In the backyard, my first pass took me along the back of the house and I worked my way all the way up to the end when I got a good signal. I popped the plug out and a GIANT coin stared me in the face, and I could clearly see a left-facing bust. George!! I gasped and fell back, knowing that what looked back at me was a King George coin. But which one, and how old? I grabbed it and poured the rest of my bottled water over it to see it clearly, being careful not to scratch the surface. As the water washed the mud away, it revealed “1916” … I had found a 1916 King George V penny. Another first for me!

1916 King George V penny

1916 King George V penny

I still couldn’t get over the size of it. My alarm set for 2pm, I had 15 minutes left to detect before I had to pack up. Just enough time to finish off the yard. Before I got too far, I got a really messy hit… sounds and numbers jumped all around. Well, why not dig, right? I dug a shallow hole and out popped two more Chinese coins, right on top of each other! My Pro Pointer was lighting up. Another Chinese coin! And another! Then a few nails, and then another coin! My first coin spill! I also retrieved a few small bullet shells from the same hole (I think 22 gauge), which gave me a creepy feeling that perhaps there was a scuffle that led to the spill. My alarm started to sound. Crap! I have to go. Ug, still more to unearth from this hole! I managed to retrieve 12 more Chinese coins (15 total for the day) before I had to pack it up. My mother’s birthday party beckoned.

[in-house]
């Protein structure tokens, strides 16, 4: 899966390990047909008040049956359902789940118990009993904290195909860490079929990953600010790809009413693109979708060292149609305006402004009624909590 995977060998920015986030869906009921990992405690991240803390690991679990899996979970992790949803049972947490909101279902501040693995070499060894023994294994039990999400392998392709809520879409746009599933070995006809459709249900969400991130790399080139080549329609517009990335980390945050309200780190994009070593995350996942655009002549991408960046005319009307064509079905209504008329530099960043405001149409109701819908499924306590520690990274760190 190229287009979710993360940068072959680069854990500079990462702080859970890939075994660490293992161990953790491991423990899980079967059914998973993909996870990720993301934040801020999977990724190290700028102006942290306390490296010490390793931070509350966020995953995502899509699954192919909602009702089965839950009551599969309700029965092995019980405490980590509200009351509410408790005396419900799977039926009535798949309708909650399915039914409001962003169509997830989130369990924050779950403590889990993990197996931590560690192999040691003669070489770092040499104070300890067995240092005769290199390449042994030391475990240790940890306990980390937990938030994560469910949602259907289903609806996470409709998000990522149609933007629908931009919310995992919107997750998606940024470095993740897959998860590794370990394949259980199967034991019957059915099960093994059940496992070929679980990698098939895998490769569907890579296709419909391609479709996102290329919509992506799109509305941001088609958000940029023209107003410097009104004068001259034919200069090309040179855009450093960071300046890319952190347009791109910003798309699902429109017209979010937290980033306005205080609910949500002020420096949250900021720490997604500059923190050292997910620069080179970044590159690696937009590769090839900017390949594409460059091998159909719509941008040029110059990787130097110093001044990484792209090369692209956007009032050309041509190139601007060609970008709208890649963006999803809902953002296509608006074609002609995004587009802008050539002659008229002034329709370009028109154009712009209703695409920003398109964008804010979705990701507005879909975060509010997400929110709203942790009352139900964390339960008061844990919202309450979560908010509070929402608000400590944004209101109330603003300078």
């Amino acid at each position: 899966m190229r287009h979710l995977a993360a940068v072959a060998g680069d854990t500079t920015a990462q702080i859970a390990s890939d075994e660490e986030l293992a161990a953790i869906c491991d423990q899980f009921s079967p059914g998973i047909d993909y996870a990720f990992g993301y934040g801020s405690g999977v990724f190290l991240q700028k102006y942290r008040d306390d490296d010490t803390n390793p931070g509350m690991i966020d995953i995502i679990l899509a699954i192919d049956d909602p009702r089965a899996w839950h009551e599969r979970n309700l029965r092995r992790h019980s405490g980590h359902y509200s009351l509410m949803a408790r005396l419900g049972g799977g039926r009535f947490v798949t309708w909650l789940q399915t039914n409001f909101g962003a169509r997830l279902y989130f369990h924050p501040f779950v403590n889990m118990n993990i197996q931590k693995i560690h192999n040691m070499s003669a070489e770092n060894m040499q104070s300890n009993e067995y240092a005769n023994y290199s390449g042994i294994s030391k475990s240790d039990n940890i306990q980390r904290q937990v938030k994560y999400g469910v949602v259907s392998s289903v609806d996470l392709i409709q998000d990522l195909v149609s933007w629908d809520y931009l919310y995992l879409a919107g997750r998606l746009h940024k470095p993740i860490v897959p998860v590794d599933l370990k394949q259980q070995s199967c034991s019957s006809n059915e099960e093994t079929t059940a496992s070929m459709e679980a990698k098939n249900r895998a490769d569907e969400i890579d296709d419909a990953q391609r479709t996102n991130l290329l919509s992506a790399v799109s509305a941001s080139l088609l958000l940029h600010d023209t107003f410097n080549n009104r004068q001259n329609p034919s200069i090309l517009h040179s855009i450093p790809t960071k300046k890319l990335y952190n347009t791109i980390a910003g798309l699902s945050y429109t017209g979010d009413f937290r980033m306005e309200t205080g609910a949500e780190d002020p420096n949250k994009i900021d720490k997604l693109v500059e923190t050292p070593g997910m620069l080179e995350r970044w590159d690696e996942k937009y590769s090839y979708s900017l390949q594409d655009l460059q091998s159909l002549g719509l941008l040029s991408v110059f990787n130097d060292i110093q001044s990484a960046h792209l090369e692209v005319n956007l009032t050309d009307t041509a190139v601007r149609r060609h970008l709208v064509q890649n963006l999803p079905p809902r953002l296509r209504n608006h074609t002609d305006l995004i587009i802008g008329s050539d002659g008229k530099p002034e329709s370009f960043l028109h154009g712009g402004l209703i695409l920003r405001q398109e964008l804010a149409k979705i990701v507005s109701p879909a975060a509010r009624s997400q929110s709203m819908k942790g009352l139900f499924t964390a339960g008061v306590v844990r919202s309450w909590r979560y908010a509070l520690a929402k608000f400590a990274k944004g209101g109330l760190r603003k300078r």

Group of Chinese Coins

Group of Chinese Coins